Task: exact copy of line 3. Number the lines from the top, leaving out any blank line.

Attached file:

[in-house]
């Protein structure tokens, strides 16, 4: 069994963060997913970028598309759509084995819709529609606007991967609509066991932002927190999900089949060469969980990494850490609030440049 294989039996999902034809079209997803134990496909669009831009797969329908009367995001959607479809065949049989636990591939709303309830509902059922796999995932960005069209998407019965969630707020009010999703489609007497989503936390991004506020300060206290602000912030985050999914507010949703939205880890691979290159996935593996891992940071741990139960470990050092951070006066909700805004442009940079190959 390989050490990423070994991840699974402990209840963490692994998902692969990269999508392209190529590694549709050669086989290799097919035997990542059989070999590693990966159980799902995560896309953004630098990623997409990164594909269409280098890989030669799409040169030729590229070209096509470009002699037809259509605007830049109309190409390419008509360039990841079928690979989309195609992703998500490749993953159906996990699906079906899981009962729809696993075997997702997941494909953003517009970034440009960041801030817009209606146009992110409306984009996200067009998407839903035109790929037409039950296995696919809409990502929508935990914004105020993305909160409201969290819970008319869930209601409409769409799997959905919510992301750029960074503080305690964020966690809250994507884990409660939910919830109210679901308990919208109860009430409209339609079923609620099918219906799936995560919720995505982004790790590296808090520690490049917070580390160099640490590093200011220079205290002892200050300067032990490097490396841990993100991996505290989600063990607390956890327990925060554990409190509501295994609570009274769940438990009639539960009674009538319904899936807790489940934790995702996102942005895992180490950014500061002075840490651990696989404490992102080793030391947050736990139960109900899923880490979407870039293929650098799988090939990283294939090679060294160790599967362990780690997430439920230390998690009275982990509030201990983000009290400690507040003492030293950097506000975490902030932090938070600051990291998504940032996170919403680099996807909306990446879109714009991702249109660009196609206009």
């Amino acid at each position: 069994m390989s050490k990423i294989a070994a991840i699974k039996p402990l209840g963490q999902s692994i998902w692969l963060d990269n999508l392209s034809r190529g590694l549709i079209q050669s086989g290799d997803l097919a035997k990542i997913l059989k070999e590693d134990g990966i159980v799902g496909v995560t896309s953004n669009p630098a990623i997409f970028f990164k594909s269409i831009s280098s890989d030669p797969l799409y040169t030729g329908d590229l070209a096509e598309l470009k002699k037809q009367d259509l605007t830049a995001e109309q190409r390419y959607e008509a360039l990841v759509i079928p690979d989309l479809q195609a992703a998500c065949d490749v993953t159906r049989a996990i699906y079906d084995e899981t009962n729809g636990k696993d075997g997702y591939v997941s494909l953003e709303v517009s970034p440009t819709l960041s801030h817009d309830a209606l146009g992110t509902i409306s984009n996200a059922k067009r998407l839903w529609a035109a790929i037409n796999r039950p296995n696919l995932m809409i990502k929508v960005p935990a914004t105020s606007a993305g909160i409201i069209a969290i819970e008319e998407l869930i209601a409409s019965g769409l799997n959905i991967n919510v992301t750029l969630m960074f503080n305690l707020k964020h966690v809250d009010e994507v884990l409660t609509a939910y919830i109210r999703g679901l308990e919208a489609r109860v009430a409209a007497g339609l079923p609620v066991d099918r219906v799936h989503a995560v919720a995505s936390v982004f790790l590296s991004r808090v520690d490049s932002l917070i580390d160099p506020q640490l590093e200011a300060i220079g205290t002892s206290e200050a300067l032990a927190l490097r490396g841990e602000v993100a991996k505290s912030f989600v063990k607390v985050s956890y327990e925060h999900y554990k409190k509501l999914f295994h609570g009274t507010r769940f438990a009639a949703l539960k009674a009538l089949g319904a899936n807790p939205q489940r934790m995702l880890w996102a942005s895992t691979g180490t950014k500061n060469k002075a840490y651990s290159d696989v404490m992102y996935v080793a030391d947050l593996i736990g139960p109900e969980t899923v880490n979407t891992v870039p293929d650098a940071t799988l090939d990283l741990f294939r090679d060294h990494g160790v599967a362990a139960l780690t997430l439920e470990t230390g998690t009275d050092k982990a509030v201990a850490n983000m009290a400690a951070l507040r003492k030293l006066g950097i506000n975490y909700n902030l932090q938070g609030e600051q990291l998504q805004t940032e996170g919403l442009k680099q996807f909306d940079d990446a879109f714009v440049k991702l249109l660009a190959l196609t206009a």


């Amino acid at each position: 069994m390989s050490k990423i294989a070994a991840i699974k039996p402990l209840g963490q999902s692994i998902w692969l963060d990269n999508l392209s034809r190529g590694l549709i079209q050669s086989g290799d997803l097919a035997k990542i997913l059989k070999e590693d134990g990966i159980v799902g496909v995560t896309s953004n669009p630098a990623i997409f970028f990164k594909s269409i831009s280098s890989d030669p797969l799409y040169t030729g329908d590229l070209a096509e598309l470009k002699k037809q009367d259509l605007t830049a995001e109309q190409r390419y959607e008509a360039l990841v759509i079928p690979d989309l479809q195609a992703a998500c065949d490749v993953t159906r049989a996990i699906y079906d084995e899981t009962n729809g636990k696993d075997g997702y591939v997941s494909l953003e709303v517009s970034p440009t819709l960041s801030h817009d309830a209606l146009g992110t509902i409306s984009n996200a059922k067009r998407l839903w529609a035109a790929i037409n796999r039950p296995n696919l995932m809409i990502k929508v960005p935990a914004t105020s606007a993305g909160i409201i069209a969290i819970e008319e998407l869930i209601a409409s019965g769409l799997n959905i991967n919510v992301t750029l969630m960074f503080n305690l707020k964020h966690v809250d009010e994507v884990l409660t609509a939910y919830i109210r999703g679901l308990e919208a489609r109860v009430a409209a007497g339609l079923p609620v066991d099918r219906v799936h989503a995560v919720a995505s936390v982004f790790l590296s991004r808090v520690d490049s932002l917070i580390d160099p506020q640490l590093e200011a300060i220079g205290t002892s206290e200050a300067l032990a927190l490097r490396g841990e602000v993100a991996k505290s912030f989600v063990k607390v985050s956890y327990e925060h999900y554990k409190k509501l999914f295994h609570g009274t507010r769940f438990a009639a949703l539960k009674a009538l089949g319904a899936n807790p939205q489940r934790m995702l880890w996102a942005s895992t691979g180490t950014k500061n060469k002075a840490y651990s290159d696989v404490m992102y996935v080793a030391d947050l593996i736990g139960p109900e969980t899923v880490n979407t891992v870039p293929d650098a940071t799988l090939d990283l741990f294939r090679d060294h990494g160790v599967a362990a139960l780690t997430l439920e470990t230390g998690t009275d050092k982990a509030v201990a850490n983000m009290a400690a951070l507040r003492k030293l006066g950097i506000n975490y909700n902030l932090q938070g609030e600051q990291l998504q805004t940032e996170g919403l442009k680099q996807f909306d940079d990446a879109f714009v440049k991702l249109l660009a190959l196609t206009a």